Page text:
To my knowledge my work in this area is the only such compilation, and therefore, the most complete.  The initial publication of the list to this blog was in May 2010 as a first step in my research toward a book on the Restoration Movement in Nashville.  I blogged then:

With over 200 congregations in this county, the congregational research alone will take years, perhaps the remainder of my life.  If I live to be 100 I may not finish even a rudimentary survey.  It may be too much:  too many congregations, too many preachers, too much ‘story’ to tell.

But this is where I am at the present.  I publish the list here to generate interest, additions, subtractions, corrections and clarifications.  Look it over and if I need to make changes, please let me know.

While congregational history is only one aspect of this project, this is where it all played out…on the ground in the congregations on a weekly basis.  Few congregations have attempted more than a list of preachers or a narrative of the expansion of the church building.  What I propose, as I wrote above, may be too much…too far to the other extreme.  But that fact changes not one whit the necessity of it being done.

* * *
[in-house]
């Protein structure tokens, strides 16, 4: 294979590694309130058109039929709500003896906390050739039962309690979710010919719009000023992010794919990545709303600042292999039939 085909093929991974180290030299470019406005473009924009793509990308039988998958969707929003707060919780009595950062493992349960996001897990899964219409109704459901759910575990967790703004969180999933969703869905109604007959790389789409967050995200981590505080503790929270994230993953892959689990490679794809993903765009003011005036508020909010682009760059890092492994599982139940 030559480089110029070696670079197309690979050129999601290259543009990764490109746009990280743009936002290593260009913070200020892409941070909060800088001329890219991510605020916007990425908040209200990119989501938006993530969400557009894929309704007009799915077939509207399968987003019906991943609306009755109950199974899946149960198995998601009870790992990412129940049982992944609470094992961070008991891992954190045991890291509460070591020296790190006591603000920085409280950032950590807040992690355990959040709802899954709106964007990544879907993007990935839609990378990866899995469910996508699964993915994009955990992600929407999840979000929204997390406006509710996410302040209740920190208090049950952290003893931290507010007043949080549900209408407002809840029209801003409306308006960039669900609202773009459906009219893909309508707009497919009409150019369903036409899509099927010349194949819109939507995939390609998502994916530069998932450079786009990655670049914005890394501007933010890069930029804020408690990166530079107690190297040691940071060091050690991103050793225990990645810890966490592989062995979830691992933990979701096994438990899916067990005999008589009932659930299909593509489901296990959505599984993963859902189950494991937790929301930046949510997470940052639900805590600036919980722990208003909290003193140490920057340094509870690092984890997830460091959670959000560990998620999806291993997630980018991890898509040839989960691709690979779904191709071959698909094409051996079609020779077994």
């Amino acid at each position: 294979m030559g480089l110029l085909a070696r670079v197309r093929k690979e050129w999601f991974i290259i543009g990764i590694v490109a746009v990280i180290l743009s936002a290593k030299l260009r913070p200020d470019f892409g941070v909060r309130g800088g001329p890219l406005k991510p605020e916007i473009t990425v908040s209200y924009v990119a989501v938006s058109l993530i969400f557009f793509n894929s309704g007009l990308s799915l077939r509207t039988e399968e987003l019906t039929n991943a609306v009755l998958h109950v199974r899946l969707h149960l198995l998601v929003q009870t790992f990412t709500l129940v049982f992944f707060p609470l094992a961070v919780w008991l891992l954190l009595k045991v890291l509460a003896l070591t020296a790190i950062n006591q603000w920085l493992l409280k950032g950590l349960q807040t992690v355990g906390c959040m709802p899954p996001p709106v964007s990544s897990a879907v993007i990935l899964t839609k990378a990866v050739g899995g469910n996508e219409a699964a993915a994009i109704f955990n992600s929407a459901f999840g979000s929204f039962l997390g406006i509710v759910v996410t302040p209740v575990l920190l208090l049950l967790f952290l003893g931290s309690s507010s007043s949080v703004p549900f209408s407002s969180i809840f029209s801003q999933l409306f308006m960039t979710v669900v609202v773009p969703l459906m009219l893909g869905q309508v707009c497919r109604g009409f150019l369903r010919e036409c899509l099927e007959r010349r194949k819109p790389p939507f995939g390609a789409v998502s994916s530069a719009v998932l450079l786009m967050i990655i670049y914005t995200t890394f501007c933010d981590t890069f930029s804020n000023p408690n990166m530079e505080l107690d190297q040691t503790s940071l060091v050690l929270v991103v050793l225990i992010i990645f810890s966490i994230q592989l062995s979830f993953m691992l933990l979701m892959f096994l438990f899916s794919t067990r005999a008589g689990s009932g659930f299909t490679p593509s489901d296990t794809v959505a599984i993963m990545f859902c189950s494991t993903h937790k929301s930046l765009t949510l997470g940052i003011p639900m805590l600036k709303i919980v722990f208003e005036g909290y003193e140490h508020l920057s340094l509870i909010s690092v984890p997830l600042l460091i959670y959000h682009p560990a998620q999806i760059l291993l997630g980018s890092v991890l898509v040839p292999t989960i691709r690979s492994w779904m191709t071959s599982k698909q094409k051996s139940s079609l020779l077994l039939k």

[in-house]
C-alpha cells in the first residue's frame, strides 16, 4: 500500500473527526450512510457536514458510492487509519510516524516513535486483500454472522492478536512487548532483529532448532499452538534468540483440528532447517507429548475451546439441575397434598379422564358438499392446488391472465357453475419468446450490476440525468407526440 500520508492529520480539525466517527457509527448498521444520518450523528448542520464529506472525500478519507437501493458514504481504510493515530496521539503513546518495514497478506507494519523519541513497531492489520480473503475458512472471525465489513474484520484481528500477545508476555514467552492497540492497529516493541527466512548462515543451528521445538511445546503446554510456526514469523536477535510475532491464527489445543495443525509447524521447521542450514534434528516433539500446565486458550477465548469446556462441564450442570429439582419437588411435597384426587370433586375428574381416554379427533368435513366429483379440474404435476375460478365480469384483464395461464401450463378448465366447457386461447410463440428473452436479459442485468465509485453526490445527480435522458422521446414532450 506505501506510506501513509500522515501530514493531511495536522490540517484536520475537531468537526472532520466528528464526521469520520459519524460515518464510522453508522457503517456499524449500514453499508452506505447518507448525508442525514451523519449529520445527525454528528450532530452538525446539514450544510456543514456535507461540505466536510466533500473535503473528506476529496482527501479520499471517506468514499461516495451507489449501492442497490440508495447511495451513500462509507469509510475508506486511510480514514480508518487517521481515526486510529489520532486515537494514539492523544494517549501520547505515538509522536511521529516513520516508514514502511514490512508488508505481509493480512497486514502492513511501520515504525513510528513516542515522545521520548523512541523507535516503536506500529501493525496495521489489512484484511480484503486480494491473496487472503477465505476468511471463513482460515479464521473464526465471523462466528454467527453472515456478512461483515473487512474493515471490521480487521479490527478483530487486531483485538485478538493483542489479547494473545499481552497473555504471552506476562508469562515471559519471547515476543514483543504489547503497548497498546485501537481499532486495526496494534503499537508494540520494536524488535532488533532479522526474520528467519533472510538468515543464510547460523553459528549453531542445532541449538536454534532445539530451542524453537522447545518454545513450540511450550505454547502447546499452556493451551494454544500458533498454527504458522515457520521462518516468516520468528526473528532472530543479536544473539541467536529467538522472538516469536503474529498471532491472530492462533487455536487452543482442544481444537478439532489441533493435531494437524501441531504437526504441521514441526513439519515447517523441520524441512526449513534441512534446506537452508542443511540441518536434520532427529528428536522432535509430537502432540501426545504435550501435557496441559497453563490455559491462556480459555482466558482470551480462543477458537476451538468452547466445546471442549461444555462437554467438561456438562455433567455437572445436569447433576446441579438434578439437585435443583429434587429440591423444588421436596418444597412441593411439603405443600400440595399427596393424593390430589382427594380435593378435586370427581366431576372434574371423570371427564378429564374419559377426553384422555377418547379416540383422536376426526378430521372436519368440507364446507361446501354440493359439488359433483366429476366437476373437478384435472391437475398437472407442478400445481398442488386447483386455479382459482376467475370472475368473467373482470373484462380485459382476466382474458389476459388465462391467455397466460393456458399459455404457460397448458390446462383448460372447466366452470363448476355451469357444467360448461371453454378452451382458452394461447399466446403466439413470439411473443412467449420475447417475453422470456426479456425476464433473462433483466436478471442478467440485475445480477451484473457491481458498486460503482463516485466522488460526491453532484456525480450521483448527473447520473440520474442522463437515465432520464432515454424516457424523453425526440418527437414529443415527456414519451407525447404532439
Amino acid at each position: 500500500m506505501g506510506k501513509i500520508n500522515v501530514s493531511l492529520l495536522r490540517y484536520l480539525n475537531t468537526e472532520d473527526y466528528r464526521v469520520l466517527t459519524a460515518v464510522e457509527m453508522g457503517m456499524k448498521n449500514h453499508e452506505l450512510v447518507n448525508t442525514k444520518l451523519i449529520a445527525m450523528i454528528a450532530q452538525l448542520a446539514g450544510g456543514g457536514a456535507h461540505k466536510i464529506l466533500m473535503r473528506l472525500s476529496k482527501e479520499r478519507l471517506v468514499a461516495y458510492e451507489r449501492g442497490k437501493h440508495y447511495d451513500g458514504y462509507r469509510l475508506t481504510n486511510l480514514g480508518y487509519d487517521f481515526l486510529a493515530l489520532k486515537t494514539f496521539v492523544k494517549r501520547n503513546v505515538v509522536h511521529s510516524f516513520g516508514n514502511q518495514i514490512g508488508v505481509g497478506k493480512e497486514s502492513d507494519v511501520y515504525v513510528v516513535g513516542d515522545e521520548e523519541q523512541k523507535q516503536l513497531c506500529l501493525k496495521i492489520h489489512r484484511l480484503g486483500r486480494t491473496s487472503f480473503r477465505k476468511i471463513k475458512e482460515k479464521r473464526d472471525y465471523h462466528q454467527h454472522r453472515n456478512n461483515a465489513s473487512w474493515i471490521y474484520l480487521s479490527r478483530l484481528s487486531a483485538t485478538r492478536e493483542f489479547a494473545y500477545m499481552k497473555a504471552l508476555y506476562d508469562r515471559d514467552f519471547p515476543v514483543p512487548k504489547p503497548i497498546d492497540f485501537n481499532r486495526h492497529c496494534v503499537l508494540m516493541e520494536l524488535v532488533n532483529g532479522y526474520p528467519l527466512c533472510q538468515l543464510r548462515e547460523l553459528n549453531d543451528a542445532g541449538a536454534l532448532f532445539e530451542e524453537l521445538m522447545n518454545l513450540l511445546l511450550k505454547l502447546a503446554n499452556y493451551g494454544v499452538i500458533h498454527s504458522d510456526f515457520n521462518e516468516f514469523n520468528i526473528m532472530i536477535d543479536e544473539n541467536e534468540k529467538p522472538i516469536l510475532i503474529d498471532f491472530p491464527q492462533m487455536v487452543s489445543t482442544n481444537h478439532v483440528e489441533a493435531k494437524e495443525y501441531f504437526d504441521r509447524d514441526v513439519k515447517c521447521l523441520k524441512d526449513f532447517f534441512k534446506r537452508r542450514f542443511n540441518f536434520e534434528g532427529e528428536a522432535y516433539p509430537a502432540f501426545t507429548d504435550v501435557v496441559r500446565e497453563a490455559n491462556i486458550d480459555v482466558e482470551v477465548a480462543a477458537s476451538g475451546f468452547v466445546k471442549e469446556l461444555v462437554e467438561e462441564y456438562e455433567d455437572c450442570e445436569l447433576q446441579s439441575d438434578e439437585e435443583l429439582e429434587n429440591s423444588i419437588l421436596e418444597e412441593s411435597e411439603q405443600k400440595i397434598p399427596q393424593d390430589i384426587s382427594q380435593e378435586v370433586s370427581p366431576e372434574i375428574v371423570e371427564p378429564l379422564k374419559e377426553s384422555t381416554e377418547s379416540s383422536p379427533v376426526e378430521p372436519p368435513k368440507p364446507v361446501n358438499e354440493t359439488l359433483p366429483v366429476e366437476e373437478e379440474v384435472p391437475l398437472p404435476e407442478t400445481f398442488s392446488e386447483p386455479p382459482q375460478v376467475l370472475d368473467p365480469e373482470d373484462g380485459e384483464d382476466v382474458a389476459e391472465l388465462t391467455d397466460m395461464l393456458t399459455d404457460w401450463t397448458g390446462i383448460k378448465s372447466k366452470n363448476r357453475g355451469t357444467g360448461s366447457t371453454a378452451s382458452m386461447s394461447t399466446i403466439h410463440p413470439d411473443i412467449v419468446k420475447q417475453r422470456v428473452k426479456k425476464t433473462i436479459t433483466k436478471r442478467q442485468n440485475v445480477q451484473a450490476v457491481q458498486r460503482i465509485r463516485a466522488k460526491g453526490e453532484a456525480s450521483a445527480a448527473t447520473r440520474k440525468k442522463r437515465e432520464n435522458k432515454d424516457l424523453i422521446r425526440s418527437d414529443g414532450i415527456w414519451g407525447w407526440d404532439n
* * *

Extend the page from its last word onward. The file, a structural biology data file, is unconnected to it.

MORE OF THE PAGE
The story of these churches in Nashville needs to be told.  I ask for your help in telling it.  look over my list; I solicit your critique. Contact me at icekm [at] aol [dot] com.

(The first version of the name authority, from May 2010, can be found here.)

McConnico Meeting House

An early Baptist meeting house in the immediate Nashville area. This is in southwest Nashville along the Williamson County line. I’ve not been there…yet.

I welcome your information about McConnico or the Big Harpeth Baptist Church, either here in the comments or by email or Facebook. As I gather items, I will likewise post them here.